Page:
ChickenBones: A Journal
for Literary & Artistic African-American Themes
The woman has said repeatedly that due process was followed in the award of the contract
for the renovation of her official residence and that of her deputy, Babangida Nguroje.
However, the opposition leaders in the House denied having any knowledge
Ettehs House of Area Boys
By Hakeem Babalola
It thrills me whenever I watch our lawmakers exchanging blows either in the House of Representatives or in public. The gentlemen and ladies of the Lower House recently turned a supposed House of intellectuals into Boxing Arena. The tournament was the continuation of the hitherto cold war between the pro- and anti-Etteh groups at the State Box. But instead of allowing the star of the match to show her artistry, the spectators decided to enjoy their own five minutes of fame.
The fracas was in Abuja, Thursday September 20, at the sitting of the panel to investigate the #628 million House “re-renovation” dirt involving the Speaker, Patricia Etteh and her deputy, Babangida Nguroje. It was drama, excitement, and machination as lawmakers turned the House into delirium. They sweated, they ran helter-skelter, they tore each others clothes. It was a day in which the area boys in them manifested.
I am not a bit disappointed at such show of honourables. Anyone who understands politics would have had the premonition of whatever snowballed into physical fighting between them. Nigerians should realise that #628 million is not small money. Such money could even make a rich man crazy talk less of ragamuffins scrambling for the remnants. It is a confirmation of the caliber of people Nigerians have chosen to “woman” their affairs. So let no one shed crocodile tears. I still maintain that the hullabaloo stems from the fact that some male chauvinists find it hard for a woman to head them. Go figure it out.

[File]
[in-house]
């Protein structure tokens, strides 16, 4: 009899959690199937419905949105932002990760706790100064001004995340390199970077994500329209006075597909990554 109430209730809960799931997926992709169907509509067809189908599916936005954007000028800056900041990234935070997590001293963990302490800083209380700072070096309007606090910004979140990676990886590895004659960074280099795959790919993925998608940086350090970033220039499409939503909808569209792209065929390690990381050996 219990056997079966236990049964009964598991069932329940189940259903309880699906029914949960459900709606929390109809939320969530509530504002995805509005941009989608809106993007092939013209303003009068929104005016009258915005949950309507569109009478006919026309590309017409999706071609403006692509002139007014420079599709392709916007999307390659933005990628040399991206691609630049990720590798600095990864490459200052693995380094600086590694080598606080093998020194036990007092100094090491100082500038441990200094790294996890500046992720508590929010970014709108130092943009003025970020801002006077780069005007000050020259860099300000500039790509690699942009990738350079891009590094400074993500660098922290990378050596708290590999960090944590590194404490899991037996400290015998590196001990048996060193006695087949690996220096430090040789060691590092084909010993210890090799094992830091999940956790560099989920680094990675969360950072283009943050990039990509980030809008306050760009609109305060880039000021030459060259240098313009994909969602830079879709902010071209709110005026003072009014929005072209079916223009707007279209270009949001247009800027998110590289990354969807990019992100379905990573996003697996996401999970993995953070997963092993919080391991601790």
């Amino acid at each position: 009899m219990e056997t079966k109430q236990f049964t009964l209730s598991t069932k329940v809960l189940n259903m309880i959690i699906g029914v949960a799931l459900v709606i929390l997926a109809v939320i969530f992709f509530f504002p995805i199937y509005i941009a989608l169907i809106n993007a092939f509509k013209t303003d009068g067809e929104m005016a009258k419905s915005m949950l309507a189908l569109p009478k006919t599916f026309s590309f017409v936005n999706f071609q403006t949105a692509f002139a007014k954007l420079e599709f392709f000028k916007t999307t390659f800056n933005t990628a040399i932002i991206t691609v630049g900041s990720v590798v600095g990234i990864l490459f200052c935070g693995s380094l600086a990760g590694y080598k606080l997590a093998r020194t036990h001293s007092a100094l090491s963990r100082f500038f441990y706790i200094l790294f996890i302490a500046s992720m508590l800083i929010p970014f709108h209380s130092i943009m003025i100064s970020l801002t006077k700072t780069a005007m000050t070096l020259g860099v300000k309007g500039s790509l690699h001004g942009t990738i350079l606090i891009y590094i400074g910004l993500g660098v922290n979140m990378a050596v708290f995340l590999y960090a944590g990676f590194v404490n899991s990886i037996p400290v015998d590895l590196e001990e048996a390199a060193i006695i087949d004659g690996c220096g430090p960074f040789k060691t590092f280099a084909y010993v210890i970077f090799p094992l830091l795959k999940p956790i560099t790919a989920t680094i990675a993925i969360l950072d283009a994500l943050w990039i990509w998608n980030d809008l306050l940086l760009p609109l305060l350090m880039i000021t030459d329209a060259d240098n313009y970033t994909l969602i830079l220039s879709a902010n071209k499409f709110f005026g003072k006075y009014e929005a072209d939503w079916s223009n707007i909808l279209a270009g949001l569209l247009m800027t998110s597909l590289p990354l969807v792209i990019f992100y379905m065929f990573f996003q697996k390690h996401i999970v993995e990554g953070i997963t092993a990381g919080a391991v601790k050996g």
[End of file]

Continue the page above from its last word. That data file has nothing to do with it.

I need to confess that I often rejoice at this kind of scenario. I am addicted to watching Nigerian public officials misbehave. I love it when they slap one another instead of deliberating on something profound. It makes me proud of them. It makes me think that, after all, my criticism has basis. It intensifies my argument that most Nigerian public officials do not know what service means. It reminds me that Nigerians themselves are not ready for normalcy since their representatives are their mirror.
Though they call themselves gentlemen and ladies, their behaviour is rude and boorish. The funny thing is that such churlish attitude is expected of them any time any day. That is why theres no reason for them to be ashamed. Etteh is probably having fun with all this attention focused on her.
“I have no regret over contract,” says Madam Speaker. It is part of the game to remain relevant. Her predecessors enjoyed the same feel. I think its the nature of the position. They spend their whole tenure fighting over somethingsomething ostentatious and vague.
The media is not exempt from this madness of purpose. Already the affair has been termed EttehGate. I wonder why it is EttehGate and not something else. And this surprises me more than a male senator slapping his female counterpart. The media should have coined another phrase other than Americanize one. What about EtteHouse or EtteHair. Any phrase could have been better instead of copying Americas Watergate. When shall we start inventing our own thing? When YarAdua leaves? When Etteh practices her real profession?